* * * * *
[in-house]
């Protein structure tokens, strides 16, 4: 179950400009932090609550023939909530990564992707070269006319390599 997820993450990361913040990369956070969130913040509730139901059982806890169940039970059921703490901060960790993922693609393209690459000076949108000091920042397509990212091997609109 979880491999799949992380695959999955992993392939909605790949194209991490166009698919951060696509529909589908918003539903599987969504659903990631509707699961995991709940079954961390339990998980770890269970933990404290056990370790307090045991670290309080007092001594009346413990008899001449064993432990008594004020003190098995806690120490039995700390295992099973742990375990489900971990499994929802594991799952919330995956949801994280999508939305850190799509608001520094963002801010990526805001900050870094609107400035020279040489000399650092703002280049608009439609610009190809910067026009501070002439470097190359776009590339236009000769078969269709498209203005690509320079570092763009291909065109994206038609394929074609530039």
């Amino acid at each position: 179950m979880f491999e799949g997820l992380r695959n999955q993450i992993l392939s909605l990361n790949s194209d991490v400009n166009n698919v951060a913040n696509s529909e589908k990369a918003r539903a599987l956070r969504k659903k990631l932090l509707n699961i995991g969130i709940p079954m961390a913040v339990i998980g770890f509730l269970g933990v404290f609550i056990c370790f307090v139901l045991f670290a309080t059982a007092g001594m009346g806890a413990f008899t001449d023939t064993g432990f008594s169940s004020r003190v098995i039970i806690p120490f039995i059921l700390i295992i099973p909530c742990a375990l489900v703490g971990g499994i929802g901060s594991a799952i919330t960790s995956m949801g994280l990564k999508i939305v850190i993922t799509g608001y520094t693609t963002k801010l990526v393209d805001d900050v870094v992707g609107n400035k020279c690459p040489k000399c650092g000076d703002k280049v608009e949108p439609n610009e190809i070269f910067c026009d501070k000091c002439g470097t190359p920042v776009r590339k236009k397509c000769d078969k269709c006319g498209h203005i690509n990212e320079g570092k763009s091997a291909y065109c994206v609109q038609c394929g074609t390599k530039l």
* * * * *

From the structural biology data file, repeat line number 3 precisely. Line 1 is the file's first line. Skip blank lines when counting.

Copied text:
């Amino acid at each position: 179950m979880f491999e799949g997820l992380r695959n999955q993450i992993l392939s909605l990361n790949s194209d991490v400009n166009n698919v951060a913040n696509s529909e589908k990369a918003r539903a599987l956070r969504k659903k990631l932090l509707n699961i995991g969130i709940p079954m961390a913040v339990i998980g770890f509730l269970g933990v404290f609550i056990c370790f307090v139901l045991f670290a309080t059982a007092g001594m009346g806890a413990f008899t001449d023939t064993g432990f008594s169940s004020r003190v098995i039970i806690p120490f039995i059921l700390i295992i099973p909530c742990a375990l489900v703490g971990g499994i929802g901060s594991a799952i919330t960790s995956m949801g994280l990564k999508i939305v850190i993922t799509g608001y520094t693609t963002k801010l990526v393209d805001d900050v870094v992707g609107n400035k020279c690459p040489k000399c650092g000076d703002k280049v608009e949108p439609n610009e190809i070269f910067c026009d501070k000091c002439g470097t190359p920042v776009r590339k236009k397509c000769d078969k269709c006319g498209h203005i690509n990212e320079g570092k763009s091997a291909y065109c994206v609109q038609c394929g074609t390599k530039l």